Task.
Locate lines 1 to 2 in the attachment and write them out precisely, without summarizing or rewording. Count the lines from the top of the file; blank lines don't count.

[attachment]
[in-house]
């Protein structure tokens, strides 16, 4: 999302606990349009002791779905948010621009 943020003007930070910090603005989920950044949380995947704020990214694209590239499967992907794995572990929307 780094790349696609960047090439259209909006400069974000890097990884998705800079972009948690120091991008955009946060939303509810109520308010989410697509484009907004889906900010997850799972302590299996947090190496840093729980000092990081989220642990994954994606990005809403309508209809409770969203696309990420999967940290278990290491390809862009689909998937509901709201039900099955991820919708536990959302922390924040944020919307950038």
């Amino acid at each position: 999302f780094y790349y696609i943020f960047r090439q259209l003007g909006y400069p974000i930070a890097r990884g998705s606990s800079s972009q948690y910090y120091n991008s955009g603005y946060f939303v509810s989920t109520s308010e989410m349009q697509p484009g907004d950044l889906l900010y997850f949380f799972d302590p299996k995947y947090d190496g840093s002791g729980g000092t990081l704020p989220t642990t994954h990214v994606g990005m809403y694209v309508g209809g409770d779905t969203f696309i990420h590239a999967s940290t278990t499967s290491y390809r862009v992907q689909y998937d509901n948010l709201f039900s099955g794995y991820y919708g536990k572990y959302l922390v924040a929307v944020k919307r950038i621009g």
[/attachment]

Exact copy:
[in-house]
């Protein structure tokens, strides 16, 4: 999302606990349009002791779905948010621009 943020003007930070910090603005989920950044949380995947704020990214694209590239499967992907794995572990929307 780094790349696609960047090439259209909006400069974000890097990884998705800079972009948690120091991008955009946060939303509810109520308010989410697509484009907004889906900010997850799972302590299996947090190496840093729980000092990081989220642990994954994606990005809403309508209809409770969203696309990420999967940290278990290491390809862009689909998937509901709201039900099955991820919708536990959302922390924040944020919307950038």